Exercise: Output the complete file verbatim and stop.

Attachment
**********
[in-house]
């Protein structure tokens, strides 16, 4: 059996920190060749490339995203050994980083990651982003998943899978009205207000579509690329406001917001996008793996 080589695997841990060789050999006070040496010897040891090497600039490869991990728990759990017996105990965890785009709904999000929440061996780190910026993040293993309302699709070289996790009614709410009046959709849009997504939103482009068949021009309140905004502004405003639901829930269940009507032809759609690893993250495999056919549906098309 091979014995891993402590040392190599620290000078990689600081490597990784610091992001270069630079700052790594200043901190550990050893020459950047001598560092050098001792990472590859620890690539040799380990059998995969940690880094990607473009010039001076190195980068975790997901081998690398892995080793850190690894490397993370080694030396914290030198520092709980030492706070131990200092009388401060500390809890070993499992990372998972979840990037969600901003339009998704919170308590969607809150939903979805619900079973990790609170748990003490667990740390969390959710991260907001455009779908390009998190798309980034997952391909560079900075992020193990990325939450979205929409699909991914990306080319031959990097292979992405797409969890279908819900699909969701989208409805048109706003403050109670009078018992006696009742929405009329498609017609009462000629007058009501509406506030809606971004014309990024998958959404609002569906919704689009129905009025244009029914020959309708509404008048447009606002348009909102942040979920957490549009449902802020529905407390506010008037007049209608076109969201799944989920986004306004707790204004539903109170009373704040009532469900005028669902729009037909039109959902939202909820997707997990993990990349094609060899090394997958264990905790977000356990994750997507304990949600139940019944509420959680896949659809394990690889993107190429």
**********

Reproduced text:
[in-house]
């Protein structure tokens, strides 16, 4: 059996920190060749490339995203050994980083990651982003998943899978009205207000579509690329406001917001996008793996 080589695997841990060789050999006070040496010897040891090497600039490869991990728990759990017996105990965890785009709904999000929440061996780190910026993040293993309302699709070289996790009614709410009046959709849009997504939103482009068949021009309140905004502004405003639901829930269940009507032809759609690893993250495999056919549906098309 091979014995891993402590040392190599620290000078990689600081490597990784610091992001270069630079700052790594200043901190550990050893020459950047001598560092050098001792990472590859620890690539040799380990059998995969940690880094990607473009010039001076190195980068975790997901081998690398892995080793850190690894490397993370080694030396914290030198520092709980030492706070131990200092009388401060500390809890070993499992990372998972979840990037969600901003339009998704919170308590969607809150939903979805619900079973990790609170748990003490667990740390969390959710991260907001455009779908390009998190798309980034997952391909560079900075992020193990990325939450979205929409699909991914990306080319031959990097292979992405797409969890279908819900699909969701989208409805048109706003403050109670009078018992006696009742929405009329498609017609009462000629007058009501509406506030809606971004014309990024998958959404609002569906919704689009129905009025244009029914020959309708509404008048447009606002348009909102942040979920957490549009449902802020529905407390506010008037007049209608076109969201799944989920986004306004707790204004539903109170009373704040009532469900005028669902729009037909039109959902939202909820997707997990993990990349094609060899090394997958264990905790977000356990994750997507304990949600139940019944509420959680896949659809394990690889993107190429």